I had soggy toast for breakfast this morning. No, I'm not oversharing or complaining, the toast was collateral damage from reading this book. I reached the section of the book that shared many of the stories about wounded or KIA war dogs and their handlers and cried all over my toast while I read my way through breakfast. Frankel's look at the history of U.S. military dogs and the various missions they have been entrusted with over the years is full of accounts describing the service and faithfulness of both partners - dog and handler. It also covers the types of training the teams go through to prepare them for deployment, the types of missions they run, and the lives they save.
I respect the time and energy the author put into her work. She conducted interviews, observed training sessions, and even participated in some of the drills and marches. During the research process she made friends with many of the people who shared information with her. She became close enough that when some of the teams she had met suffered a casualty, the network reached out to her and made sure that she received the news.
I also appreciate the way she covered the various types of military working dogs - from those that deploy with combat teams to search for IEDs or insurgents, to those that work with the medical teams as therapy dogs, and even those that are assigned to help deal with PTSD once troops come back home. Frankel also talked with teams working with TSA and Homeland Security patrolling airports and former service members who have been able to adopt their canine partners once they were no longer doing field work. And the story of Buddy, the first seeing-eye dog in America is included, too.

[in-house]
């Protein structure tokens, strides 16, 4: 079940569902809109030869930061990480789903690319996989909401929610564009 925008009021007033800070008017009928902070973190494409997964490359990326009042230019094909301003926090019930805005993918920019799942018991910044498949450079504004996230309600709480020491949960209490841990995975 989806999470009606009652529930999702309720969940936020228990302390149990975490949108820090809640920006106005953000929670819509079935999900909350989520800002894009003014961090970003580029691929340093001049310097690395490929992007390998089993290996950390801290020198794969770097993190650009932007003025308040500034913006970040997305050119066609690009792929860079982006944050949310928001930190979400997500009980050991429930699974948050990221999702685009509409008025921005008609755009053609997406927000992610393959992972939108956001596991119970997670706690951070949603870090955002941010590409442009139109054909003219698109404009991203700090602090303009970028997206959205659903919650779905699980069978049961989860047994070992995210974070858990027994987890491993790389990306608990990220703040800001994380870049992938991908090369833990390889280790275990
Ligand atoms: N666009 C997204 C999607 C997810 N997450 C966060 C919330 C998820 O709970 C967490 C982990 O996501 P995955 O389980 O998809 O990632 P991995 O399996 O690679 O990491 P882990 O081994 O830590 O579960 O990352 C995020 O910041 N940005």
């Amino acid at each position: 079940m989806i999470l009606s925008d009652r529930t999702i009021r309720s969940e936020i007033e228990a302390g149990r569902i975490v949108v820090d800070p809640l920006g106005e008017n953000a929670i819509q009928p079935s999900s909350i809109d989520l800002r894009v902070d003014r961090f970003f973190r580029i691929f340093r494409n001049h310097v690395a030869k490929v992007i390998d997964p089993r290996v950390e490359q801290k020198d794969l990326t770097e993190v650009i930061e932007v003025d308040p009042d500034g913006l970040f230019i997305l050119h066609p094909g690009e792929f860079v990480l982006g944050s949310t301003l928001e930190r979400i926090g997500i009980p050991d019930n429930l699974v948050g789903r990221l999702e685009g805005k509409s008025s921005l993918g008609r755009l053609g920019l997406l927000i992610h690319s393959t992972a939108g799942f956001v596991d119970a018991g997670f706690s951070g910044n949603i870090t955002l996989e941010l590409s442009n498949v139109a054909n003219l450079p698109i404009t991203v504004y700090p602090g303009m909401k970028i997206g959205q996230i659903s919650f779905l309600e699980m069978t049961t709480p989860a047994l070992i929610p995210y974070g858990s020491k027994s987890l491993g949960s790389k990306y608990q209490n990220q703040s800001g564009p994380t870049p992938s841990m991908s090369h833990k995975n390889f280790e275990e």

Along with the text, there are photos of the dogs and their handlers, which gives the narrative a more personal touch. And there are quotes at the beginning of each section from famous people or from other books about these military canines. One that really appealed to me was from Will Rogers, "If there are no dogs in heaven, then when I die I want to go where they went." But I think one that really pertains to how these dogs help the troops even when they are not actively sniffing out bombs or guarding the men is from Robyn Davidson, "The good Lord in his infinite wisdom gave us three things to make life bearable, hope, jokes, and dogs, but the greatest of these was dogs."
Anyone interested in military history or dogs of any sort will find this book highly interesting and a read that will capture their attention. I read an e-book provided by the publisher through NetGalley.